Next up is Pedagogy of the Oppressed, by Paolo Freire. A little obtuse at times, Freire is worth the struggle. His seminal literacy work with Brazilian peasants gave him rare insights into the relational dimensions of learning and the importance of meaning. It was Freire who referred to conventional education as a “banking model” because of the way it treats the student as an empty vault into which the teacher deposits knowledge. Also make sure to read Pedagogy of the Heart, which contains one of my favorite quotes: “Knowledge emerges only through invention and reinvention, through the restless, impatient, continuing, hopeful inquiry human beings pursue in the world, with the world, and with each other. …The naming of the world, which is an act of creation and re-creation, is not possible if it is not infused with love.”
Then comes Organic Education: Teaching Without Failure, by Marietta Johnson. In 1907 Johnson joined the Fairhope Colony, an intentional community near Mobile, AL somewhat similar to Stelton, so that she could start a school for its children. Known as the School of Organic Education, it served over 200 kids k-12 at the height of the colony’s baby boom in the 1920s. Johnson was very Deweyan in her thinking, although she came to the majority of her ideas on her own. For instance she believed that children shouldn’t begin any serious engagement in “book learning” until age ten. Before that play, exploration, and concrete experience are meant to be the primary vehicles for learning. After John Dewey profiled the school in his book on progressive education, Johnson became a much sought after lecturer and used her speaking fees to keep the school tuition-free.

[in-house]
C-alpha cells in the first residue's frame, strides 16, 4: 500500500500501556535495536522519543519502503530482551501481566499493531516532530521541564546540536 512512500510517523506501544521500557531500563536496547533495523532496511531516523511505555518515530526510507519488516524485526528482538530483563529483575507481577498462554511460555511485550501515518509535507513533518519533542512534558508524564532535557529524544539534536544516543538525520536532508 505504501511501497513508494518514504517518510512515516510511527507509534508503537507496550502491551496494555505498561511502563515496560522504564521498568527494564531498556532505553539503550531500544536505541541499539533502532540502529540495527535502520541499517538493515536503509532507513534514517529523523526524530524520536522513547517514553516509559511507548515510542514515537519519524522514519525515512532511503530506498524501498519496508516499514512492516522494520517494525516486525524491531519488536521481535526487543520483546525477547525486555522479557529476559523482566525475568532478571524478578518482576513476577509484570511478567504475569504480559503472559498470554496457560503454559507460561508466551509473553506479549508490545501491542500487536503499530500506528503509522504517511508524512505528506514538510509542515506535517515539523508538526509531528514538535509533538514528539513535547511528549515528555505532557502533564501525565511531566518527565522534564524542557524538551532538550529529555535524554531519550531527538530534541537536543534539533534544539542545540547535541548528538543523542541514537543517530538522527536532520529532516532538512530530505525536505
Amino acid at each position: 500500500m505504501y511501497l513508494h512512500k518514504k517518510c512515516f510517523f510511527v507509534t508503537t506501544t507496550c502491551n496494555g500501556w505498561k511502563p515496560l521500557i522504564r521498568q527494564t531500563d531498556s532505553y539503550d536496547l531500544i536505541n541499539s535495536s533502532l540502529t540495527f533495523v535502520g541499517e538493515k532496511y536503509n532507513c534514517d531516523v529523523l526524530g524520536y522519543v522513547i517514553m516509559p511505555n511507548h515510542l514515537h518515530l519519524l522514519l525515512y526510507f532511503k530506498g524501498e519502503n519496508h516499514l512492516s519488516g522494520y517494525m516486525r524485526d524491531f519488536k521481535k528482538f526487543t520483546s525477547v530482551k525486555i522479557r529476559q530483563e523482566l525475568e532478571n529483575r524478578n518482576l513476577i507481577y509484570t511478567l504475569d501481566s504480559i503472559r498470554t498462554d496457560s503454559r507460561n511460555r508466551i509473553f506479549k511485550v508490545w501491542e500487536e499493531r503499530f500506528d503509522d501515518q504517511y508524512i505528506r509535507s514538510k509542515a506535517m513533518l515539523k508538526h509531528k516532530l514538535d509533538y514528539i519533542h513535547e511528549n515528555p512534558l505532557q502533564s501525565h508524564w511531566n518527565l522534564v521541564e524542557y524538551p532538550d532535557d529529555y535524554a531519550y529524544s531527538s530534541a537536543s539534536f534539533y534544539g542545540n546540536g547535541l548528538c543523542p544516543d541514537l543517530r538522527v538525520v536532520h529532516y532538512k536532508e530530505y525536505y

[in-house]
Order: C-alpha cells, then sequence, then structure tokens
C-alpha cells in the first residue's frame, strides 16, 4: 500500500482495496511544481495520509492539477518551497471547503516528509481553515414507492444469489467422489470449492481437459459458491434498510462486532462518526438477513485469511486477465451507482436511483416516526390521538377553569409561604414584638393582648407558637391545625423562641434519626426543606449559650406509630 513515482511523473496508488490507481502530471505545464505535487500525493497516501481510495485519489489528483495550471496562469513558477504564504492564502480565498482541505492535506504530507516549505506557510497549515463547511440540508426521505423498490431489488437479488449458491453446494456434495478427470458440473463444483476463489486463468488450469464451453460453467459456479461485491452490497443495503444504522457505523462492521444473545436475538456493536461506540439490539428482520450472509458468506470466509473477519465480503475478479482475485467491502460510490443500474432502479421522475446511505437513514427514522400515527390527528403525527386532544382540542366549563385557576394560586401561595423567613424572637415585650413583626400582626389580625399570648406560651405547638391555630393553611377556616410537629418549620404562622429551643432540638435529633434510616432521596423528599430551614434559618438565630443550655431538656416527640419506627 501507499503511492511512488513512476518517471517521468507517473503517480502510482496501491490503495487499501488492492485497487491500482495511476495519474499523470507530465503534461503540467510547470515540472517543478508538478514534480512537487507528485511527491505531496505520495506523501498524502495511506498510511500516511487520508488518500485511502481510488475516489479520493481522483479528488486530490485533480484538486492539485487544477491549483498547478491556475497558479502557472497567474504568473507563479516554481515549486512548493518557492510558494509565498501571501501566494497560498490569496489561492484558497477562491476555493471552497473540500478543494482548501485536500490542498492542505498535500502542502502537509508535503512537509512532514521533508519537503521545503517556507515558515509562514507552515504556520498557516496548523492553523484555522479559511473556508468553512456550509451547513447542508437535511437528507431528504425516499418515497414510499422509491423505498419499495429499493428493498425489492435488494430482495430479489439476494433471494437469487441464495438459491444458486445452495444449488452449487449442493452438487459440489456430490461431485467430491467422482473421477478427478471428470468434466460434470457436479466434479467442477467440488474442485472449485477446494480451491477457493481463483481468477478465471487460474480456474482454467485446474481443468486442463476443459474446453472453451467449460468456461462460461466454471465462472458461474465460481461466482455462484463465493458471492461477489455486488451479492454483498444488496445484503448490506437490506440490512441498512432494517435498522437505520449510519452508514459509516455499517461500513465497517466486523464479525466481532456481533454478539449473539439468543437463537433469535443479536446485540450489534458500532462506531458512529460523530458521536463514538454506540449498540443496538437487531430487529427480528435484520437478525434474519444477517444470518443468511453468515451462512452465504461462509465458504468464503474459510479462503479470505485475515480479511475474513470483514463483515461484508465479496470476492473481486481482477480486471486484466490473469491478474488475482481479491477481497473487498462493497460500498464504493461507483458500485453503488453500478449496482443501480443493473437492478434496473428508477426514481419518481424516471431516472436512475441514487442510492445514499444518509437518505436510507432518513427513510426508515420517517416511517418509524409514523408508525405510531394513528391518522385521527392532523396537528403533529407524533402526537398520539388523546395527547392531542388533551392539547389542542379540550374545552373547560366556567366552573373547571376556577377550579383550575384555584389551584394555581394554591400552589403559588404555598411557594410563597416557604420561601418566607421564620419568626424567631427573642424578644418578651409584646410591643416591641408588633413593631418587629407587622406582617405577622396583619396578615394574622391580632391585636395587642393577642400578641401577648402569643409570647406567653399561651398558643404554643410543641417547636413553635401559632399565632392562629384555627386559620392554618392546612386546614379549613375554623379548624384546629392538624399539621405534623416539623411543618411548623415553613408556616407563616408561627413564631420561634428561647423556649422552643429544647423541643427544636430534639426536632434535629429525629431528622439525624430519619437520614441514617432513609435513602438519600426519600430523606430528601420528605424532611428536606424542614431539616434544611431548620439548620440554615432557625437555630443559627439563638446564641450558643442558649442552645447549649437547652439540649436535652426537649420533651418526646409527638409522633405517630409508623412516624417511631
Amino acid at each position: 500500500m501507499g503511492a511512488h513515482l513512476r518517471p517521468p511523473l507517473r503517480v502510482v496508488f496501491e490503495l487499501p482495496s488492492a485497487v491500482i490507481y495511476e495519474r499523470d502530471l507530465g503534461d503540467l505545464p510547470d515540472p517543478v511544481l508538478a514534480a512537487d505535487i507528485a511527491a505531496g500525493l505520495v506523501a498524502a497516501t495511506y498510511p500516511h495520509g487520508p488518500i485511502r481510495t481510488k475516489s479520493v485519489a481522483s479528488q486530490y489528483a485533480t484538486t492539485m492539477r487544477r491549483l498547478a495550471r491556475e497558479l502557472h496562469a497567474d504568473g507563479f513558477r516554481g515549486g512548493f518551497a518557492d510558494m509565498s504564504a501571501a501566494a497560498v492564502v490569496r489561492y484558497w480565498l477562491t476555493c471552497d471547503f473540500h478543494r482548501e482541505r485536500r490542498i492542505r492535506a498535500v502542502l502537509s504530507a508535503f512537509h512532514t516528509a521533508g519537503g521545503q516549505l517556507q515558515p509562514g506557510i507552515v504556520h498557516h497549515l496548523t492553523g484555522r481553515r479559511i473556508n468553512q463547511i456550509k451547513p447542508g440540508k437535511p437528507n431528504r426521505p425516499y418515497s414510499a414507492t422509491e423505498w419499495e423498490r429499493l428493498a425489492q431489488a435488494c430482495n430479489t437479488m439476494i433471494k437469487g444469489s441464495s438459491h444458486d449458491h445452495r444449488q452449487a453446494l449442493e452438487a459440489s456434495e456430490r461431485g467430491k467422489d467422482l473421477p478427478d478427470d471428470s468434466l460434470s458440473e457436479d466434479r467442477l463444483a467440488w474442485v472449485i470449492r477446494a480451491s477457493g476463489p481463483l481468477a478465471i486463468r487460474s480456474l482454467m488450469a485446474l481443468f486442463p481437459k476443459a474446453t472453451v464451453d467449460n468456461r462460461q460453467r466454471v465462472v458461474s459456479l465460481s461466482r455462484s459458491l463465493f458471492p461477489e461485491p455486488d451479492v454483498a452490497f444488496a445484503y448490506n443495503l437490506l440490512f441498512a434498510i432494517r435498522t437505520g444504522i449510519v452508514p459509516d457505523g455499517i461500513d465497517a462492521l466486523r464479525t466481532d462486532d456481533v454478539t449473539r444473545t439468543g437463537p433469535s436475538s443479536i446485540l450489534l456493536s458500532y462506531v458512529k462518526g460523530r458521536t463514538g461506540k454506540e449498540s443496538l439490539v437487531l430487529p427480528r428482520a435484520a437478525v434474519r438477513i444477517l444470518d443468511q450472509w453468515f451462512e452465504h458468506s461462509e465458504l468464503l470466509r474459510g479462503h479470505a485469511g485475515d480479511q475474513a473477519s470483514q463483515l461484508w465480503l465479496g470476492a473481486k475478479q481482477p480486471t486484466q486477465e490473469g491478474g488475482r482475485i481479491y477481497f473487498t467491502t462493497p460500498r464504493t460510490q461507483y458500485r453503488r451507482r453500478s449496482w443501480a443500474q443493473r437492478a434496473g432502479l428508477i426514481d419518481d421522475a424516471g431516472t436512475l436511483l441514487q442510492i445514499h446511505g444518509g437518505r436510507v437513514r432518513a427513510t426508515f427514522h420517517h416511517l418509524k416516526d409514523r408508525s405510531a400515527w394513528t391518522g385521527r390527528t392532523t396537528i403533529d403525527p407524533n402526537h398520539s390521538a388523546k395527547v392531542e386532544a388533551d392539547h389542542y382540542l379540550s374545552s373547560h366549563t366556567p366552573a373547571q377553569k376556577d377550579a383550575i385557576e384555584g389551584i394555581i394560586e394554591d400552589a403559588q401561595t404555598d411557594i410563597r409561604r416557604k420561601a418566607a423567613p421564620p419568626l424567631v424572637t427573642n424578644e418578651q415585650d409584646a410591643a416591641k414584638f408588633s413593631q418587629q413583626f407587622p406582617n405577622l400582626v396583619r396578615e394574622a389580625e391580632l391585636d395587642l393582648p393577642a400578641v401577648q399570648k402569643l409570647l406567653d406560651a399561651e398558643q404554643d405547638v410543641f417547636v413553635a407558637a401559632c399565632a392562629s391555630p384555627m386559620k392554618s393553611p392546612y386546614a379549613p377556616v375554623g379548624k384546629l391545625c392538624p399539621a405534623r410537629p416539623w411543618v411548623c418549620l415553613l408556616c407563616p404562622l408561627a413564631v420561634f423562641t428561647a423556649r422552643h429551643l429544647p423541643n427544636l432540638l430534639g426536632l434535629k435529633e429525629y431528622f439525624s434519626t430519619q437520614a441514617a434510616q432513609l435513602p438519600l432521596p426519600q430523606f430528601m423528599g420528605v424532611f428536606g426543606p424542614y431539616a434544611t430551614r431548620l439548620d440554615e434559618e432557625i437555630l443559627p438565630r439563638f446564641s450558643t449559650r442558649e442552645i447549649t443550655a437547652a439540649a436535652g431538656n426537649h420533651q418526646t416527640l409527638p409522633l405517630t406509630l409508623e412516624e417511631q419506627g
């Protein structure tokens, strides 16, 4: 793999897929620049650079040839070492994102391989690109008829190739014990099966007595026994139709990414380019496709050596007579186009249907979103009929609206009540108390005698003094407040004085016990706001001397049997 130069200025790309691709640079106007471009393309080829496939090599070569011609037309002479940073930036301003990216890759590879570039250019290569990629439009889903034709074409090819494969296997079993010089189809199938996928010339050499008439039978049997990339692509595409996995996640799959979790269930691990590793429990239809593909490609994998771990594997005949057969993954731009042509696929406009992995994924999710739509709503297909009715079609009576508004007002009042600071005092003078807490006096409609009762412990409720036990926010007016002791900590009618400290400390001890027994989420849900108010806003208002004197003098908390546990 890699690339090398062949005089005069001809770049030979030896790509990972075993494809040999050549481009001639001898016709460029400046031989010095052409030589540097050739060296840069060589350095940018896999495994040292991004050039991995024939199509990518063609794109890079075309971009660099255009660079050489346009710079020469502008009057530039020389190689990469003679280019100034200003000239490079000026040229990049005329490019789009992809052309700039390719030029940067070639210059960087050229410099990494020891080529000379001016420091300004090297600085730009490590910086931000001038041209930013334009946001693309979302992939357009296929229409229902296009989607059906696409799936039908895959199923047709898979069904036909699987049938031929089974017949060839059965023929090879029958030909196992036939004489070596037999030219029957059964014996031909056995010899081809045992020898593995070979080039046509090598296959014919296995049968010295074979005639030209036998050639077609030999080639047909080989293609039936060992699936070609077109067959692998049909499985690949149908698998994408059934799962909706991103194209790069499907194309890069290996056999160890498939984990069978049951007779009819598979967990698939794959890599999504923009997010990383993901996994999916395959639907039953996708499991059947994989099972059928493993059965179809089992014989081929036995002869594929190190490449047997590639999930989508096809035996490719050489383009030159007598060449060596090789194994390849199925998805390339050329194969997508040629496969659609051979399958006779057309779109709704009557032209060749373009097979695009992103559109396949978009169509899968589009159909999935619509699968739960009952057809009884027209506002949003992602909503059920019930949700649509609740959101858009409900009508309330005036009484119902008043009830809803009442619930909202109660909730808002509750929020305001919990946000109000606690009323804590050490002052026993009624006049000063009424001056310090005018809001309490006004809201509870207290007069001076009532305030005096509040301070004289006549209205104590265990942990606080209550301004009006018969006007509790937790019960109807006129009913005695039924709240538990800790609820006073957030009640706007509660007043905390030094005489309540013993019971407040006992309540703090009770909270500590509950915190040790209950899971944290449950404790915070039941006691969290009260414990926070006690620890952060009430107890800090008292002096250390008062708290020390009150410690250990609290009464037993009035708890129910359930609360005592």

As they say on ESPN’s “Pardon the Interruption,” it’s time for the big finish. My next pick is Maria Montessori’s The Absorbent Mind. Montessori needs no introduction, and in this book she synthesizes the best science of her day to bolster her theory that children are perfectly equipped to orchestrate the unfolding of their own intelligence.
Then in the 1963 classic, Teacher, Sylvia Ashton-Warner bears personal witness to the folly of an imposed curriculum and the power of children’s imagination and curiosity to do exactly what Montessori said they are capable of doing.
Then Grace Llewellyn’s Teenage Liberation Handbook, which Grace wrote when she was a young adult who totally understood the teenage mind.
Then A Dynamic Systems Approach to the Development of Cognition and Action, by Esther Thelen and Linda Smith. Don’t try to repeat the title ten times fast, but do fight your way through their use of the Martian language if you want to understand the science behind the reality that learning and development are one and the same self-directing, self-organizing process.
And last but not least, John Gatto’s Underground History of American Education, if you want to know the whole sordid story in all its inglorious detail.
Okay, now send me yours, even if it’s only the title of the one book that has meant the most to you.